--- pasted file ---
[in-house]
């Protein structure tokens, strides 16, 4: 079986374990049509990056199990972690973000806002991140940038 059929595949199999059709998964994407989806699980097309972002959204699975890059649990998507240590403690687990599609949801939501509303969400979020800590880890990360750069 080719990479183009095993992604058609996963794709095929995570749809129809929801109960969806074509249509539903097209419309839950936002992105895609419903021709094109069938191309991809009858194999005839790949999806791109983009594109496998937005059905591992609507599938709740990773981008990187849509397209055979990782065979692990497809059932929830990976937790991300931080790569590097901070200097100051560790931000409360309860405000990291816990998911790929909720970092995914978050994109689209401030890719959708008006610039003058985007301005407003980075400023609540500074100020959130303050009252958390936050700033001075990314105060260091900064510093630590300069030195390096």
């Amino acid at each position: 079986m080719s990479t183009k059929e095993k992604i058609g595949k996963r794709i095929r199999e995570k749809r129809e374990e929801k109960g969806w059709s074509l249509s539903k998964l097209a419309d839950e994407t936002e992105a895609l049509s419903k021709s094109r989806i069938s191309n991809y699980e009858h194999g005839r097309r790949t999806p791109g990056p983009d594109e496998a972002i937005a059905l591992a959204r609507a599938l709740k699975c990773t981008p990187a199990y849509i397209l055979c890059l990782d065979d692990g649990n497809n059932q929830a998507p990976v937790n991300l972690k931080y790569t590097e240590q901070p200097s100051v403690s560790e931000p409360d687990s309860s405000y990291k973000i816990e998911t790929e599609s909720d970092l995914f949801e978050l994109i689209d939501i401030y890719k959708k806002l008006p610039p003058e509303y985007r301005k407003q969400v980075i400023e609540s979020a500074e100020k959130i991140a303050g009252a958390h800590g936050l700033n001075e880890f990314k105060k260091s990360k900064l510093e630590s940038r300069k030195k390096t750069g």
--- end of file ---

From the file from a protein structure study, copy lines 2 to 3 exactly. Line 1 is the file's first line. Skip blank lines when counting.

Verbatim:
């Protein structure tokens, strides 16, 4: 079986374990049509990056199990972690973000806002991140940038 059929595949199999059709998964994407989806699980097309972002959204699975890059649990998507240590403690687990599609949801939501509303969400979020800590880890990360750069 080719990479183009095993992604058609996963794709095929995570749809129809929801109960969806074509249509539903097209419309839950936002992105895609419903021709094109069938191309991809009858194999005839790949999806791109983009594109496998937005059905591992609507599938709740990773981008990187849509397209055979990782065979692990497809059932929830990976937790991300931080790569590097901070200097100051560790931000409360309860405000990291816990998911790929909720970092995914978050994109689209401030890719959708008006610039003058985007301005407003980075400023609540500074100020959130303050009252958390936050700033001075990314105060260091900064510093630590300069030195390096």
């Amino acid at each position: 079986m080719s990479t183009k059929e095993k992604i058609g595949k996963r794709i095929r199999e995570k749809r129809e374990e929801k109960g969806w059709s074509l249509s539903k998964l097209a419309d839950e994407t936002e992105a895609l049509s419903k021709s094109r989806i069938s191309n991809y699980e009858h194999g005839r097309r790949t999806p791109g990056p983009d594109e496998a972002i937005a059905l591992a959204r609507a599938l709740k699975c990773t981008p990187a199990y849509i397209l055979c890059l990782d065979d692990g649990n497809n059932q929830a998507p990976v937790n991300l972690k931080y790569t590097e240590q901070p200097s100051v403690s560790e931000p409360d687990s309860s405000y990291k973000i816990e998911t790929e599609s909720d970092l995914f949801e978050l994109i689209d939501i401030y890719k959708k806002l008006p610039p003058e509303y985007r301005k407003q969400v980075i400023e609540s979020a500074e100020k959130i991140a303050g009252a958390h800590g936050l700033n001075e880890f990314k105060k260091s990360k900064l510093e630590s940038r300069k030195k390096t750069g």